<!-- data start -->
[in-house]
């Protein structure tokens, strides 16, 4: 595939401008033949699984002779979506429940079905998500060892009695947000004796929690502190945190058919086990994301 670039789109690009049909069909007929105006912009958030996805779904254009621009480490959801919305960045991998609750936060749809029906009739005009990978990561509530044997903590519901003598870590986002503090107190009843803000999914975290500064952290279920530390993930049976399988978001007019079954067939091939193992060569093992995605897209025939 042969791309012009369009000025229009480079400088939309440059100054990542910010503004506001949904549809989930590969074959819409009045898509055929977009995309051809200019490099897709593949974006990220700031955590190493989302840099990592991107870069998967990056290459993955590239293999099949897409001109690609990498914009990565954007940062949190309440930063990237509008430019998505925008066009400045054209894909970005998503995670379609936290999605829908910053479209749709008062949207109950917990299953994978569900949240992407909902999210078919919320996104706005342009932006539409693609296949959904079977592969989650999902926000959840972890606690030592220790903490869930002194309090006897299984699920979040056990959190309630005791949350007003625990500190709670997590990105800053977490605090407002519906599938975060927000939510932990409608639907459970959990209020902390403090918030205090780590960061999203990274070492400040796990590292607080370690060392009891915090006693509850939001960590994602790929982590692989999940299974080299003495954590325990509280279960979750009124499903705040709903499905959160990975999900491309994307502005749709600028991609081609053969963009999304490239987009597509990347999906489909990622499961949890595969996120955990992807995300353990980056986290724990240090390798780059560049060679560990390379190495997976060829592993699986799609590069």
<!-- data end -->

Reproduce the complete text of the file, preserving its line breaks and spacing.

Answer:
[in-house]
């Protein structure tokens, strides 16, 4: 595939401008033949699984002779979506429940079905998500060892009695947000004796929690502190945190058919086990994301 670039789109690009049909069909007929105006912009958030996805779904254009621009480490959801919305960045991998609750936060749809029906009739005009990978990561509530044997903590519901003598870590986002503090107190009843803000999914975290500064952290279920530390993930049976399988978001007019079954067939091939193992060569093992995605897209025939 042969791309012009369009000025229009480079400088939309440059100054990542910010503004506001949904549809989930590969074959819409009045898509055929977009995309051809200019490099897709593949974006990220700031955590190493989302840099990592991107870069998967990056290459993955590239293999099949897409001109690609990498914009990565954007940062949190309440930063990237509008430019998505925008066009400045054209894909970005998503995670379609936290999605829908910053479209749709008062949207109950917990299953994978569900949240992407909902999210078919919320996104706005342009932006539409693609296949959904079977592969989650999902926000959840972890606690030592220790903490869930002194309090006897299984699920979040056990959190309630005791949350007003625990500190709670997590990105800053977490605090407002519906599938975060927000939510932990409608639907459970959990209020902390403090918030205090780590960061999203990274070492400040796990590292607080370690060392009891915090006693509850939001960590994602790929982590692989999940299974080299003495954590325990509280279960979750009124499903705040709903499905959160990975999900491309994307502005749709600028991609081609053969963009999304490239987009597509990347999906489909990622499961949890595969996120955990992807995300353990980056986290724990240090390798780059560049060679560990390379190495997976060829592993699986799609590069």